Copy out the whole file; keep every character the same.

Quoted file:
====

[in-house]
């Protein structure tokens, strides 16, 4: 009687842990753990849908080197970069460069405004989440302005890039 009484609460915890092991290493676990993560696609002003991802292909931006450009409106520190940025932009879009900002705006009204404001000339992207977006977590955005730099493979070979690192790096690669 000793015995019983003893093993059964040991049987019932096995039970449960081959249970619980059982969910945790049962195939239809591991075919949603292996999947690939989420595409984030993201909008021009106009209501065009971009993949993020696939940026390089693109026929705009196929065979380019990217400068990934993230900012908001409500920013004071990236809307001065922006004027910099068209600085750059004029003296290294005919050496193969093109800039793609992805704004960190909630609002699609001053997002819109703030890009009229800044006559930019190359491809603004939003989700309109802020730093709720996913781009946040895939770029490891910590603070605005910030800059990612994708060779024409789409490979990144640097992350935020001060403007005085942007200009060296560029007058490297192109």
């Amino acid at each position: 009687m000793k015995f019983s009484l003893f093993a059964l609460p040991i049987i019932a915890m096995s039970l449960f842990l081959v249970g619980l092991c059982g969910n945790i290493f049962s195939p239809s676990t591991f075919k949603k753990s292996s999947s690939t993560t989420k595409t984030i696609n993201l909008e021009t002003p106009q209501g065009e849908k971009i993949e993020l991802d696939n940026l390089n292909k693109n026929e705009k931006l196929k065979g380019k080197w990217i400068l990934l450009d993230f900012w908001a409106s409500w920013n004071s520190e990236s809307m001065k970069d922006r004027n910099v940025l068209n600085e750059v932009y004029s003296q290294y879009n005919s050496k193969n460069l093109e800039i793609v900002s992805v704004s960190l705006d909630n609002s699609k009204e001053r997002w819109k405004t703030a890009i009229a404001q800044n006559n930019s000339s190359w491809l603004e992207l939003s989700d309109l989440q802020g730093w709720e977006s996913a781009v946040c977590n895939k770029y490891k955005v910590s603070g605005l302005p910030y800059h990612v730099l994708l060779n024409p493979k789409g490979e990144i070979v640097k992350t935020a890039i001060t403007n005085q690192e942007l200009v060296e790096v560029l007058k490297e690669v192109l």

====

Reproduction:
[in-house]
């Protein structure tokens, strides 16, 4: 009687842990753990849908080197970069460069405004989440302005890039 009484609460915890092991290493676990993560696609002003991802292909931006450009409106520190940025932009879009900002705006009204404001000339992207977006977590955005730099493979070979690192790096690669 000793015995019983003893093993059964040991049987019932096995039970449960081959249970619980059982969910945790049962195939239809591991075919949603292996999947690939989420595409984030993201909008021009106009209501065009971009993949993020696939940026390089693109026929705009196929065979380019990217400068990934993230900012908001409500920013004071990236809307001065922006004027910099068209600085750059004029003296290294005919050496193969093109800039793609992805704004960190909630609002699609001053997002819109703030890009009229800044006559930019190359491809603004939003989700309109802020730093709720996913781009946040895939770029490891910590603070605005910030800059990612994708060779024409789409490979990144640097992350935020001060403007005085942007200009060296560029007058490297192109």
């Amino acid at each position: 009687m000793k015995f019983s009484l003893f093993a059964l609460p040991i049987i019932a915890m096995s039970l449960f842990l081959v249970g619980l092991c059982g969910n945790i290493f049962s195939p239809s676990t591991f075919k949603k753990s292996s999947s690939t993560t989420k595409t984030i696609n993201l909008e021009t002003p106009q209501g065009e849908k971009i993949e993020l991802d696939n940026l390089n292909k693109n026929e705009k931006l196929k065979g380019k080197w990217i400068l990934l450009d993230f900012w908001a409106s409500w920013n004071s520190e990236s809307m001065k970069d922006r004027n910099v940025l068209n600085e750059v932009y004029s003296q290294y879009n005919s050496k193969n460069l093109e800039i793609v900002s992805v704004s960190l705006d909630n609002s699609k009204e001053r997002w819109k405004t703030a890009i009229a404001q800044n006559n930019s000339s190359w491809l603004e992207l939003s989700d309109l989440q802020g730093w709720e977006s996913a781009v946040c977590n895939k770029y490891k955005v910590s603070g605005l302005p910030y800059h990612v730099l994708l060779n024409p493979k789409g490979e990144i070979v640097k992350t935020a890039i001060t403007n005085q690192e942007l200009v060296e790096v560029l007058k490297e690669v192109l």